But if I write just one collection of short stories in my life, I would want it to be like Reality Conditions. I want to be doing that, creating art that give mathematicians some perspective on what it is they’re doing and, more importantly, give nonmathematicians some insight into what math is, who studies it and why, and what it has to do with “life”.

I don’t yet know how big the world of mathematical fiction is, or how big it’s going to get, but I wish it well. Mathematics and the things traditionally known as the creative arts (poetry, music, fiction, etc.) might seem disjoint, but in fact there is a lot of interesting interplay just waiting to be explored. Art and math have a lot to say about one another.

The fact that these two collections display so totally different takes on “mathematical fiction” says pretty clearly that there’s a lot of room for more.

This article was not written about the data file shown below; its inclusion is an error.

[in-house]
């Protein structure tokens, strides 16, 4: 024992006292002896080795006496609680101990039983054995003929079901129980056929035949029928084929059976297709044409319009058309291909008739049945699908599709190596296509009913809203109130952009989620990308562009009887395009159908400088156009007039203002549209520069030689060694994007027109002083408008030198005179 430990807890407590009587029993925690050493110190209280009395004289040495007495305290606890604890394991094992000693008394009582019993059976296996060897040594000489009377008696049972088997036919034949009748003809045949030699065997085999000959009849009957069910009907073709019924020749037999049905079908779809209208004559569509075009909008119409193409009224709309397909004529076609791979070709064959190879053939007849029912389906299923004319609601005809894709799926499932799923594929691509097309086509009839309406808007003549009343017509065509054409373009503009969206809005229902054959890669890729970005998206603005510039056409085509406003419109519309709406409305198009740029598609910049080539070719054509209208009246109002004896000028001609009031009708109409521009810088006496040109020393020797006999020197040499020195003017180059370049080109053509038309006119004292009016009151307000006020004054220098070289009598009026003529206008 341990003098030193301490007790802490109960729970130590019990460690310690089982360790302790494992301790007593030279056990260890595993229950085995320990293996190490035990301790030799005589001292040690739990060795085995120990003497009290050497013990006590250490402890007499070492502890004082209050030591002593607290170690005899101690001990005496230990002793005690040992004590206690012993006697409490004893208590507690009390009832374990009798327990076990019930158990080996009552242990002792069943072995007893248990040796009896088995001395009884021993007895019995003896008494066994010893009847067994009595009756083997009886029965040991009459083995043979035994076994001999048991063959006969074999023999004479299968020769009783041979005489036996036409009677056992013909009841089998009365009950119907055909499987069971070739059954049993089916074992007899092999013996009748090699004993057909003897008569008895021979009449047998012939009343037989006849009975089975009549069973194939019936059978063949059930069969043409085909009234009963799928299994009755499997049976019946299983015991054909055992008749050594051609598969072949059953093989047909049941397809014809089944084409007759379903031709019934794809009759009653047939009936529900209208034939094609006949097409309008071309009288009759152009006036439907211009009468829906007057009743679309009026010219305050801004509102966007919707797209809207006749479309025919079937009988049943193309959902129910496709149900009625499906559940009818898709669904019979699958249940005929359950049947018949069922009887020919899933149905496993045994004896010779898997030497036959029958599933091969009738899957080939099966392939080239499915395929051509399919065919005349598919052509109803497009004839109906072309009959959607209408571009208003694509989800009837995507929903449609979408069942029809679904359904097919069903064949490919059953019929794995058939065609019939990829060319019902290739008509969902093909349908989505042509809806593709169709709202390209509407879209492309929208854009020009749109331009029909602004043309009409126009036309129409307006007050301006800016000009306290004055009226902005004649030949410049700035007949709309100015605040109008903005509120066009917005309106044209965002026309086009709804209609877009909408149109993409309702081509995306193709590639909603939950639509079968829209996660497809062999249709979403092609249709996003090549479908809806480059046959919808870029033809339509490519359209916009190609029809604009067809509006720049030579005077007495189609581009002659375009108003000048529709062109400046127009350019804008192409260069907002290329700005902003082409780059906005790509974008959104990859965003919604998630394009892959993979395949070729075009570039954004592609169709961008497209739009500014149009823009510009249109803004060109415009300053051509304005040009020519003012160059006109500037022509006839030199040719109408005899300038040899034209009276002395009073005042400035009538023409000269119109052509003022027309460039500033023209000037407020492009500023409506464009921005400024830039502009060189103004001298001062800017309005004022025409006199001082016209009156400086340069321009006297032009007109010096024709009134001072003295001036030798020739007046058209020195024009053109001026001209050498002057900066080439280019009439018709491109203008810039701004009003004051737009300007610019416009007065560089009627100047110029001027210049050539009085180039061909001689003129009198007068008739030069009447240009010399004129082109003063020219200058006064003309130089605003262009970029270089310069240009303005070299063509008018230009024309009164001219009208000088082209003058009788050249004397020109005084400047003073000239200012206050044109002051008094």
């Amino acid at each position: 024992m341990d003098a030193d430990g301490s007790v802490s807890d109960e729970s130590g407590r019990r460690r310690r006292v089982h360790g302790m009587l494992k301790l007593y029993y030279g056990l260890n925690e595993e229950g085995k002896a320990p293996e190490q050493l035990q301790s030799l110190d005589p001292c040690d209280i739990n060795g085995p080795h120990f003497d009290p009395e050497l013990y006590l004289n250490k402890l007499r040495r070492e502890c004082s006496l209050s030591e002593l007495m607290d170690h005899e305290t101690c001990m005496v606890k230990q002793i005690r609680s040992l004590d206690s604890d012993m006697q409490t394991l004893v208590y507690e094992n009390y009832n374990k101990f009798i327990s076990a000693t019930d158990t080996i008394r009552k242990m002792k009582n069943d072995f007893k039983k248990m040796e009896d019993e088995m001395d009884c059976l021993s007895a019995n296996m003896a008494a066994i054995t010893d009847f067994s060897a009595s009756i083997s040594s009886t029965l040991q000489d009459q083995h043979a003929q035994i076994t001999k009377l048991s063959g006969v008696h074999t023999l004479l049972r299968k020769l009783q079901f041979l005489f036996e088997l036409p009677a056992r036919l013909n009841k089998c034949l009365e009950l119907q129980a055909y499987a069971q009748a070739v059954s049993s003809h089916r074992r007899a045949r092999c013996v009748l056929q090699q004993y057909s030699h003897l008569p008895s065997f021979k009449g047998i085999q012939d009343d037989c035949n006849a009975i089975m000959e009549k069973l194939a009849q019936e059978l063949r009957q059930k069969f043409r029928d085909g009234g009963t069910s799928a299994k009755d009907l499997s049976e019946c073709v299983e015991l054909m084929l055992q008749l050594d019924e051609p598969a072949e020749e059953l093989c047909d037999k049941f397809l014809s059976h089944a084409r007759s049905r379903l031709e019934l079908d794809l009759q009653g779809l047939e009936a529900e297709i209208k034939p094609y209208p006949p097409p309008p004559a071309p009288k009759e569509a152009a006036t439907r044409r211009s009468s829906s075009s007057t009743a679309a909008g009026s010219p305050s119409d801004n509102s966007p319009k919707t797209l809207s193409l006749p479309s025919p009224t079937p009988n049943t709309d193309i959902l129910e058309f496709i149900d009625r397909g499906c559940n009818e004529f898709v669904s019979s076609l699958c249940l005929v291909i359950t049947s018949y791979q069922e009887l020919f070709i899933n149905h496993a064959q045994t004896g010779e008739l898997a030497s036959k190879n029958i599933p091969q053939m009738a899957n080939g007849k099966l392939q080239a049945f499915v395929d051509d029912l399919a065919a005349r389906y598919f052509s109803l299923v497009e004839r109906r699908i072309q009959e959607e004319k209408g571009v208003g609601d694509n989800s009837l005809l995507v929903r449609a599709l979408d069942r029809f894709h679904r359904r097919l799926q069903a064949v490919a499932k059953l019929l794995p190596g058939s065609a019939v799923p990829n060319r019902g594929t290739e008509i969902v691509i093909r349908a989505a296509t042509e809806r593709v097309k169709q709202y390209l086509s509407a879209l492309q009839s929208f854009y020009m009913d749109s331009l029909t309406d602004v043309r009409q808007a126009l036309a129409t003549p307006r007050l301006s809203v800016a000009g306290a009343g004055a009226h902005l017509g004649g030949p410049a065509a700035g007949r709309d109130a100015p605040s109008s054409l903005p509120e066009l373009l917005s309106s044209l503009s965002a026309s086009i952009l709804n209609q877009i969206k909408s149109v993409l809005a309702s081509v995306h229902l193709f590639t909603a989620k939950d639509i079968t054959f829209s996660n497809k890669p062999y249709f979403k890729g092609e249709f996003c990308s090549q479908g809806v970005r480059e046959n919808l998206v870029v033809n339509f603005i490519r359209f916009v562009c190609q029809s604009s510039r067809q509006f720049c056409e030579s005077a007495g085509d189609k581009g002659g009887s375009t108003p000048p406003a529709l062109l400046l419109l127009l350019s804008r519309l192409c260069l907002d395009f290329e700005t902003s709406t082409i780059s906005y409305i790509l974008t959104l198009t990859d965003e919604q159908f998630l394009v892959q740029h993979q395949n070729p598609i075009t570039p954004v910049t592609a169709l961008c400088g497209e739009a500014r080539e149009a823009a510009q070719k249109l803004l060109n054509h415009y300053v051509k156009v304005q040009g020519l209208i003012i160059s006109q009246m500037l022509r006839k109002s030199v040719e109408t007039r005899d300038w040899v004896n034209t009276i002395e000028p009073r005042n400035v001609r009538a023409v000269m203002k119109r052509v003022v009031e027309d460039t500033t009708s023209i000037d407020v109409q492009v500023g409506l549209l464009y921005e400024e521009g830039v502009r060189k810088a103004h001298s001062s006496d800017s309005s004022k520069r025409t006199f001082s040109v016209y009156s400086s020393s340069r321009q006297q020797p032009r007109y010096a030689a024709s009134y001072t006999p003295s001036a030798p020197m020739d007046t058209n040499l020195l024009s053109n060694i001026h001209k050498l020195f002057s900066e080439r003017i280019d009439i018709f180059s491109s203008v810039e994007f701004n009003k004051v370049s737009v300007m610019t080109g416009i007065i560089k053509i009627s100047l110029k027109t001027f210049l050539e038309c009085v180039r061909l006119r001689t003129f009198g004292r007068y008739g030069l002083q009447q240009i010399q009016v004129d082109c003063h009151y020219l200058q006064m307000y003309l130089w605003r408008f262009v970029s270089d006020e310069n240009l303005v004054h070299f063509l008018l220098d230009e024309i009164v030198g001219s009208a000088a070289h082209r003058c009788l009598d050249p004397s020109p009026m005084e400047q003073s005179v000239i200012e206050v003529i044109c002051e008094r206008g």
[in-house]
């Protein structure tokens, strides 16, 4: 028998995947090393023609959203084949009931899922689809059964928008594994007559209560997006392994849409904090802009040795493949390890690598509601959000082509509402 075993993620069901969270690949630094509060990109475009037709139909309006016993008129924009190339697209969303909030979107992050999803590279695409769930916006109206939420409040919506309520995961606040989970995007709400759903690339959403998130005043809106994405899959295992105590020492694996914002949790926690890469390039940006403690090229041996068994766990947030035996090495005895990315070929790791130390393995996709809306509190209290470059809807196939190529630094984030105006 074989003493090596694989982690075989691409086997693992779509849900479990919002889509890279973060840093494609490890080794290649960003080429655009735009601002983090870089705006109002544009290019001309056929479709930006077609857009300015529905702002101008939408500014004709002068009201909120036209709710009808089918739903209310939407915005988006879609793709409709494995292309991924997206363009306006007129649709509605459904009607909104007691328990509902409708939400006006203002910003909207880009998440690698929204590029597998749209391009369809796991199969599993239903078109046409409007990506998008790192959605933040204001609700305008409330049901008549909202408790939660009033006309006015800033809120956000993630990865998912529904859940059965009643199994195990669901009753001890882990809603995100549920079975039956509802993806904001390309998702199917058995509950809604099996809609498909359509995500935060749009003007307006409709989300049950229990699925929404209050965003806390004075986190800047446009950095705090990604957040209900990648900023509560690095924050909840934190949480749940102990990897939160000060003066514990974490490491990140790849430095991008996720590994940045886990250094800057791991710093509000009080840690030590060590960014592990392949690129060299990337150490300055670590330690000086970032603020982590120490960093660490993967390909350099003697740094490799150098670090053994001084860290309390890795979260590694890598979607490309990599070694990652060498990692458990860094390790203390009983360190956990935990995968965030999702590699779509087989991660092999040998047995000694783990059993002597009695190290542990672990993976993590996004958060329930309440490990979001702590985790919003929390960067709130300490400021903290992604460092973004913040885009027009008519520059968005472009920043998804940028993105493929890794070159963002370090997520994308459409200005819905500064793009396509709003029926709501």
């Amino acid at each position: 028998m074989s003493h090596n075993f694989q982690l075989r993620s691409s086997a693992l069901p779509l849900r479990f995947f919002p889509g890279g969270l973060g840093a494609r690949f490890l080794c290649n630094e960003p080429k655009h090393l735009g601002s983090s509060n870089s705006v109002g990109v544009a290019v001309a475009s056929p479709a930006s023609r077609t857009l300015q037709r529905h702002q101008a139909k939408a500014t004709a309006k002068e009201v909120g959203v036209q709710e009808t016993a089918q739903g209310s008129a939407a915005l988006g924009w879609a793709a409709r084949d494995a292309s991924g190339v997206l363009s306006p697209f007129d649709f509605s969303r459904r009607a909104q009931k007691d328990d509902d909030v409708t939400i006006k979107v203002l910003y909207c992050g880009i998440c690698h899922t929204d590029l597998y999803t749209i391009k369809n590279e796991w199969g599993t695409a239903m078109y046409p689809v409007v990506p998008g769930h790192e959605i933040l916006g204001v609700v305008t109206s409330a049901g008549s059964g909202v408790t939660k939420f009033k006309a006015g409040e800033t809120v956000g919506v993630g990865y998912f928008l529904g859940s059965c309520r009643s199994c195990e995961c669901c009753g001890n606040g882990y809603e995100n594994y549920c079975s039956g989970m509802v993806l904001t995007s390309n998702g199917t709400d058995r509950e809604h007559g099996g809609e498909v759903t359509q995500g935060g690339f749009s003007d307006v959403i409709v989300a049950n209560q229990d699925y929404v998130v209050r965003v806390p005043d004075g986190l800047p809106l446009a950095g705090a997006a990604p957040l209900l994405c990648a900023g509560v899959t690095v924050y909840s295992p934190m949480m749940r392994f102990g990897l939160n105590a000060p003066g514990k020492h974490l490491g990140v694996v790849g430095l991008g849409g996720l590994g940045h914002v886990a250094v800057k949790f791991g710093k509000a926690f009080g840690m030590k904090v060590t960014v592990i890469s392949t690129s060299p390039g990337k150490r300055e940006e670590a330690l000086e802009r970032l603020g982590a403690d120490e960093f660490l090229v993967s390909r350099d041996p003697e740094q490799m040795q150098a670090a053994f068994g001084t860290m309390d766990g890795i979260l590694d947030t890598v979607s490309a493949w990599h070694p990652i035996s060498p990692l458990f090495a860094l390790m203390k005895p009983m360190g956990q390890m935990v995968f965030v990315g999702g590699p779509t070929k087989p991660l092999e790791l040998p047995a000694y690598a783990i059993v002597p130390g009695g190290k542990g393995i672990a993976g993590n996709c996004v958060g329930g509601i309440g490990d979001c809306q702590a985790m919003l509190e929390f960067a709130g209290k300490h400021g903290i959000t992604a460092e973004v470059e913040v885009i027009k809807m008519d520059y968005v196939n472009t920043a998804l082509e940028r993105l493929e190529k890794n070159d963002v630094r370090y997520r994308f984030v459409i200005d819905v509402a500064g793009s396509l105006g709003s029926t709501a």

I firmly believe that mathematics has a beauty which is distinct from its usefulness. So it should be possible for people to get some appreciation of the soul of mathematics in some way other than a decade of experience as a mathematician. Mathematical fiction in general and Reality Conditions in particular might be some progress on those lines.

Ask the Audience:

If you have read any of these stories, what did you think? I am very interested in how mathematicians and nonmathematicians respond to these pieces. Have you read any other noteworthy mathematical fiction or poetry?


I can’t mention Colin Adams without mentioning this classic exchange, attributed to Adams and a calculus student, though I concede that it may be apocryphal.

Student: Professor, what is your favorite kind of math?
Professor: Knot theory.
Student: Me neither!

Link: Mathematical Poetry

12 February 2010

I recently stumbled across the Mathematical Poetry blog, which explores the interplay between mathematical concepts and artistic creation in a way not quite like anything I’ve ever seen.

An interesting place for readers of this blog to start might be these delineations.

Bhargava’s Factorials

8 February 2010